Firefox Startup Performance – January 22

A good week: Firefox 3.6 was released, and I’ve gotten a lot of feedback from friends and colleagues that startup has improved, and that it’s snappier than ever. Yesterday I blogged a roundup of the performance improvements in Firefox 3.6.

Top Startup Bugs

Estimated win Bug # Summary Owner Status Notes
>10% 512584 Super fast paths for Components.classes and Components.interfaces Taras Glek in progress Taras is traveling, says he’ll close it out when he returns.
>10% 525013 Investigate a more static build configuration of Firefox Joel Reymont in progress More great data from Zack and Joel. See PDF charts of the different build configurations tested on different hard-drive speeds for Mac and for Linux.
up to 25% 514083 Per-file HFS+ compression on Mac OSX 10.6 Joel Reymont in progress Conclusion is that we need to make this happen via the installer, as well as the updater, since modifying files results in decompression. Need to find an owner for this still.
TBD 520309 Startup cache: replacement for fastload cache Ben Hsieh in progress Considering moving back to the simpler caching approach.
TBD 503483 Turn on –enable-faststart for Firefox by default Dietrich needs testing Started talking with Rob Strong about making the changes to the NSIS installer to make this happen.
TBD 513149 Speed up CSS parsing by using a machine generated lexer Zack Weinberg Zack’s blocked on other work No update.Taras says about 6% of startup spent parsing CSS.

Other activity this week:

Projects in a holding pattern:

  • More investigation into Hunspell changes in bug 468799, possibly incorporating some changes Chrome made.
  • Ryan Flint has a WIP patch to minify JS on bug 524858 that significantly reduces the size of shipped JavaScript files.
  • JARification: David abandoned moving JS modules into a JAR file, since those files are fastloaded. However, since we want things like post-extension-install restarts to be fast, and those cause fastload cache invalidation, we might want to do things like this anyways. I filed a bug for the same treatment for components. These are lower priority, since they’re not the normal startup case. Follow along with all JAR-ification via the tracker bug.
  • Startup Timeline: No updates, still not landed. Add [ft] in the whiteboard of your bug w/ the function names you want timed and David will generate it and update the bug.
  • Static Analysis: No progress on bug 506128. David needs to file a bug with the final log of named-yet-uncalled functions.
  • Dirty Profile Testing: No progress. We have a list of test scenarios, still need to file bugs for each, generate Talos config patches and profile data, and then move it into Rel-Eng territory. Also, need to get a separate Tinderbox tree, since it’s going to cause a bazillion new columns.
  • Joel Reymont noted in bug 513076 that there are serious drawbacks to getting our libraries in the dyld shared cache on Mac, so has deprioritized that work.

As usual, more details and links are available on the project wiki, and we’re available to answer questions in #startup on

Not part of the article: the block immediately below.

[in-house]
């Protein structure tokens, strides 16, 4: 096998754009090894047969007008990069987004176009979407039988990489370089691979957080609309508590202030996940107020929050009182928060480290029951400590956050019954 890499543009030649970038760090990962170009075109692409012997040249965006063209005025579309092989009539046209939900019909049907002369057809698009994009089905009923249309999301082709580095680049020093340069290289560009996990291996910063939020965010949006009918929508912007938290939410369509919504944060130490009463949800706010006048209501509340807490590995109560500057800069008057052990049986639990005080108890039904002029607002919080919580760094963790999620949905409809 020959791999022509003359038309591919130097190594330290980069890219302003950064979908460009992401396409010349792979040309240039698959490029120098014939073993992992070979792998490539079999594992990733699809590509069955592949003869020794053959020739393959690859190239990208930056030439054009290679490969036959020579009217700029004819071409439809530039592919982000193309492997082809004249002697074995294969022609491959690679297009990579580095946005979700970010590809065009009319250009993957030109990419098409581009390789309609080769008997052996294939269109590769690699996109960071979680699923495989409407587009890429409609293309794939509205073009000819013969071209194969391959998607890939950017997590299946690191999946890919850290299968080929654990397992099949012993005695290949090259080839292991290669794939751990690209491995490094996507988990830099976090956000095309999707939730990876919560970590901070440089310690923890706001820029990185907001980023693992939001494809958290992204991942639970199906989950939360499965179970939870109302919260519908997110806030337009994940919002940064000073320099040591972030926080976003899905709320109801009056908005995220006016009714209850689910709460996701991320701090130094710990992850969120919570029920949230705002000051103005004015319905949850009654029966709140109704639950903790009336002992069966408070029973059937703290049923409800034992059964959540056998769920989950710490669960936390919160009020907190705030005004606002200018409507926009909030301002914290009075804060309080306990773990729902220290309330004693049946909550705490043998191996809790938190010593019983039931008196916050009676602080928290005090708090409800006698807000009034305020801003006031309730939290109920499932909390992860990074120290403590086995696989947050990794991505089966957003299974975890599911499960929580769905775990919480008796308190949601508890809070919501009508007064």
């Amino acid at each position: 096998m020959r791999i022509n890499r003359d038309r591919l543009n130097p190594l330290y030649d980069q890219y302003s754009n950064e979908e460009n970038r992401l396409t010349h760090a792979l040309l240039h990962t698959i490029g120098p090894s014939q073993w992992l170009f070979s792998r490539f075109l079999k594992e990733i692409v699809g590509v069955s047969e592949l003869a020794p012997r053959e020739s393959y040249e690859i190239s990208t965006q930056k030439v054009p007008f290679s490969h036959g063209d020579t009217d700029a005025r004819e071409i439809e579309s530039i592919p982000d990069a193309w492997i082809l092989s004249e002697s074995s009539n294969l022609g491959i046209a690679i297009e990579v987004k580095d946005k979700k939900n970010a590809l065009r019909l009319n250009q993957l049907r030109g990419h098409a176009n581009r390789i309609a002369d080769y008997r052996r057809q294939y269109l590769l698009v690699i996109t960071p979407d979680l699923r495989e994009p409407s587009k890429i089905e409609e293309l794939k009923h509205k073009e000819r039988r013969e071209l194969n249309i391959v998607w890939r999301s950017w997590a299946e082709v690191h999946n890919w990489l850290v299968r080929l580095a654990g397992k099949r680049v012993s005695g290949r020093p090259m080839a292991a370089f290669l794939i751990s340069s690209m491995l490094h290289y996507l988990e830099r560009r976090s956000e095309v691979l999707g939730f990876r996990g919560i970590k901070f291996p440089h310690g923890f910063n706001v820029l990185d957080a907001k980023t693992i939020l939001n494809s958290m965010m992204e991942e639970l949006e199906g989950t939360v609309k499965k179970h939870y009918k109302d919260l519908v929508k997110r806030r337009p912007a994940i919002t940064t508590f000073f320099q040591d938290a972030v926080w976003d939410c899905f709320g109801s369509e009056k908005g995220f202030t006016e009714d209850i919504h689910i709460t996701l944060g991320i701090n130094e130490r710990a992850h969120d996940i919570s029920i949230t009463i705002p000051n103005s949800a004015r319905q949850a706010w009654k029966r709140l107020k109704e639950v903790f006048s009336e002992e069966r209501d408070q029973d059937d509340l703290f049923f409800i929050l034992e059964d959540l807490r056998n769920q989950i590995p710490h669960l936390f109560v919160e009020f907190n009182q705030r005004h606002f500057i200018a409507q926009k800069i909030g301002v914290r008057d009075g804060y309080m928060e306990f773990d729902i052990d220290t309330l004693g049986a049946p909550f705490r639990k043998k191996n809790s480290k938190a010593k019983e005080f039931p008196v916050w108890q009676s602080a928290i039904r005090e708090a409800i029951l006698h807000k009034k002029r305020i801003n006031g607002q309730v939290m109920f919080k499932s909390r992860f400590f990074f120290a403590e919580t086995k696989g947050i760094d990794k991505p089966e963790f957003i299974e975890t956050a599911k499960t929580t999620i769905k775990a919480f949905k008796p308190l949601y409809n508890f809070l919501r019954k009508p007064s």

4 Comments on “Firefox Startup Performance – January 22”

  1. Rasmussen says:

    Well, i don’t see any improvement in my startup time, even after 3.6. I have about 30 add-ons that could be the reason?

  2. Very good text. I’ve found your site via Bing and I’m really glad about the information you provide in your articles. Btw your sites layout is really messed up on the Kmelon browser. Would be great if you could fix that. Anyhow keep up the good work!

  3. Jean Couprie says:

    Please clarify “Dirty Profile Testing”.
    Does that means profiles that :
    -contains errors ?
    -contains useless lines ? E.g. commented lines, accounts that are no more in use, etc. .
    -need a Windows (or other OS) “defrag” ? As the users do not defrag often the partition that contains the profile, the time to read the files from disk may be significantly longer than if the test profile has been “defragmented” : in this case the time measured during the test is meaningless for the users… Fragmentation slows at start up the loading, during normal processing the execution. The files should be defragmented periodically e.g. at installation or update time of Firefox (or other Mozilla programs) that means nearly each month.
    Think to the huge (>42MO. for me) urlclassifier3.sqlite or any other big files. Think to have this file only once in the system and not in each profile because it is the database for dangerous sites and should be the same in all profiles. It is very easy to have the file in each profile because when the user run a profile he has the right in it and update the files. It is far more difficult to have a central file that each user profile has the right to update but the anti-virus knows how to have only one signature database system wide which is updated by the user presently connected. Anti-virus is always installed by the administrator but Firefox is also installed by the administrator in 99 % of the cases. I have a dozen of profiles in my PC that means >500 MO. to download and update… And profiles that are not used often are not well protected… I am not sure if we have only to defrag this file or also to execute ‘sqlite urlclassifier3.sqlite “VACUUM” ? How does this sqlite program compares to WOT extension ?

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